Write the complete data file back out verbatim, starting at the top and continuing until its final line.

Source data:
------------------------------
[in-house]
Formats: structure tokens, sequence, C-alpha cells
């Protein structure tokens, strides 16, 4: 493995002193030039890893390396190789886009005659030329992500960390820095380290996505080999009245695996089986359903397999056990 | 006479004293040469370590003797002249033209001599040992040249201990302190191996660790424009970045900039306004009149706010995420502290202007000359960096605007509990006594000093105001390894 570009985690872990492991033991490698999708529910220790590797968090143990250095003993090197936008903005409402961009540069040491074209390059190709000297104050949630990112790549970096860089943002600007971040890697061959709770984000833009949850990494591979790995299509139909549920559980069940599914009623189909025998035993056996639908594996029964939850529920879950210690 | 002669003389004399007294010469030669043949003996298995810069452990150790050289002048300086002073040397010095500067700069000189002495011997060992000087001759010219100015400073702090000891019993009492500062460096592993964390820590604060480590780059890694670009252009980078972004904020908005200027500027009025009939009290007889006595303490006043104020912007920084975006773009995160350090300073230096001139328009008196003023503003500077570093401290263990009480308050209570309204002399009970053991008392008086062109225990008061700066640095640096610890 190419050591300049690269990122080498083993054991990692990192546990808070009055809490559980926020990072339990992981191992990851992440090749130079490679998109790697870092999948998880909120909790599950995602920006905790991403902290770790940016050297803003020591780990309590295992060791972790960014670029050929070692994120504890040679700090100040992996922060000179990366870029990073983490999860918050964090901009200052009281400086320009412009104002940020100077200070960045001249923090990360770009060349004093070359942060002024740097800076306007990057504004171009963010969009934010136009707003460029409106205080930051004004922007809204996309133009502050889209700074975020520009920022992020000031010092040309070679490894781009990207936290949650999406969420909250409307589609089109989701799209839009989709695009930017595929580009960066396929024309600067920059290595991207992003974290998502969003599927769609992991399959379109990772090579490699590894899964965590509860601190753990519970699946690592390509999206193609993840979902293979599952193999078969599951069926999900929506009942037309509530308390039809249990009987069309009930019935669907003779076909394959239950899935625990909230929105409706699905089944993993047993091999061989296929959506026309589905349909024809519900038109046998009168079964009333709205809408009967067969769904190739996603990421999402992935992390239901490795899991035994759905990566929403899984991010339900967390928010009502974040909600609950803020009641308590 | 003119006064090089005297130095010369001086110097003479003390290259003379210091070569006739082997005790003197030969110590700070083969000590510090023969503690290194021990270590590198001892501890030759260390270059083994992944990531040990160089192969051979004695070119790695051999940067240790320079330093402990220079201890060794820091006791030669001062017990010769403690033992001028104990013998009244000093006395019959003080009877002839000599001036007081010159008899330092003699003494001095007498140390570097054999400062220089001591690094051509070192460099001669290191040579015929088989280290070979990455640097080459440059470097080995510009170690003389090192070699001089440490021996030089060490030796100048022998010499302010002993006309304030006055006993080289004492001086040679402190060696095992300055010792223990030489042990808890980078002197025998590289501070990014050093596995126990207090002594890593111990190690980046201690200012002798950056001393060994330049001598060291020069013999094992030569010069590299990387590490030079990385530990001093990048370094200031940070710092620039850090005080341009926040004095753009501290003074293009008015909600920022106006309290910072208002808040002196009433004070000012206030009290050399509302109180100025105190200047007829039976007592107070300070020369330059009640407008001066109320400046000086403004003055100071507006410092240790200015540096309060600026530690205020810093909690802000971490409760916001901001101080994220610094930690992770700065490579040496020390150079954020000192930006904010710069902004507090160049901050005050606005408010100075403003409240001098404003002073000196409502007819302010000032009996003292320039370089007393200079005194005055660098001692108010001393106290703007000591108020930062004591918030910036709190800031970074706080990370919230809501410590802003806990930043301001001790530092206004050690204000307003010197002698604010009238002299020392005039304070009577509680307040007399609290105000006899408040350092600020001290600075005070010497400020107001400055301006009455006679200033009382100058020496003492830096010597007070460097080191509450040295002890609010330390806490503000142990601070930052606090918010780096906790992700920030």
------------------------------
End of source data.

[in-house]
Formats: structure tokens, sequence, C-alpha cells
């Protein structure tokens, strides 16, 4: 493995002193030039890893390396190789886009005659030329992500960390820095380290996505080999009245695996089986359903397999056990 | 006479004293040469370590003797002249033209001599040992040249201990302190191996660790424009970045900039306004009149706010995420502290202007000359960096605007509990006594000093105001390894 570009985690872990492991033991490698999708529910220790590797968090143990250095003993090197936008903005409402961009540069040491074209390059190709000297104050949630990112790549970096860089943002600007971040890697061959709770984000833009949850990494591979790995299509139909549920559980069940599914009623189909025998035993056996639908594996029964939850529920879950210690 | 002669003389004399007294010469030669043949003996298995810069452990150790050289002048300086002073040397010095500067700069000189002495011997060992000087001759010219100015400073702090000891019993009492500062460096592993964390820590604060480590780059890694670009252009980078972004904020908005200027500027009025009939009290007889006595303490006043104020912007920084975006773009995160350090300073230096001139328009008196003023503003500077570093401290263990009480308050209570309204002399009970053991008392008086062109225990008061700066640095640096610890 190419050591300049690269990122080498083993054991990692990192546990808070009055809490559980926020990072339990992981191992990851992440090749130079490679998109790697870092999948998880909120909790599950995602920006905790991403902290770790940016050297803003020591780990309590295992060791972790960014670029050929070692994120504890040679700090100040992996922060000179990366870029990073983490999860918050964090901009200052009281400086320009412009104002940020100077200070960045001249923090990360770009060349004093070359942060002024740097800076306007990057504004171009963010969009934010136009707003460029409106205080930051004004922007809204996309133009502050889209700074975020520009920022992020000031010092040309070679490894781009990207936290949650999406969420909250409307589609089109989701799209839009989709695009930017595929580009960066396929024309600067920059290595991207992003974290998502969003599927769609992991399959379109990772090579490699590894899964965590509860601190753990519970699946690592390509999206193609993840979902293979599952193999078969599951069926999900929506009942037309509530308390039809249990009987069309009930019935669907003779076909394959239950899935625990909230929105409706699905089944993993047993091999061989296929959506026309589905349909024809519900038109046998009168079964009333709205809408009967067969769904190739996603990421999402992935992390239901490795899991035994759905990566929403899984991010339900967390928010009502974040909600609950803020009641308590 | 003119006064090089005297130095010369001086110097003479003390290259003379210091070569006739082997005790003197030969110590700070083969000590510090023969503690290194021990270590590198001892501890030759260390270059083994992944990531040990160089192969051979004695070119790695051999940067240790320079330093402990220079201890060794820091006791030669001062017990010769403690033992001028104990013998009244000093006395019959003080009877002839000599001036007081010159008899330092003699003494001095007498140390570097054999400062220089001591690094051509070192460099001669290191040579015929088989280290070979990455640097080459440059470097080995510009170690003389090192070699001089440490021996030089060490030796100048022998010499302010002993006309304030006055006993080289004492001086040679402190060696095992300055010792223990030489042990808890980078002197025998590289501070990014050093596995126990207090002594890593111990190690980046201690200012002798950056001393060994330049001598060291020069013999094992030569010069590299990387590490030079990385530990001093990048370094200031940070710092620039850090005080341009926040004095753009501290003074293009008015909600920022106006309290910072208002808040002196009433004070000012206030009290050399509302109180100025105190200047007829039976007592107070300070020369330059009640407008001066109320400046000086403004003055100071507006410092240790200015540096309060600026530690205020810093909690802000971490409760916001901001101080994220610094930690992770700065490579040496020390150079954020000192930006904010710069902004507090160049901050005050606005408010100075403003409240001098404003002073000196409502007819302010000032009996003292320039370089007393200079005194005055660098001692108010001393106290703007000591108020930062004591918030910036709190800031970074706080990370919230809501410590802003806990930043301001001790530092206004050690204000307003010197002698604010009238002299020392005039304070009577509680307040007399609290105000006899408040350092600020001290600075005070010497400020107001400055301006009455006679200033009382100058020496003492830096010597007070460097080191509450040295002890609010330390806490503000142990601070930052606090918010780096906790992700920030």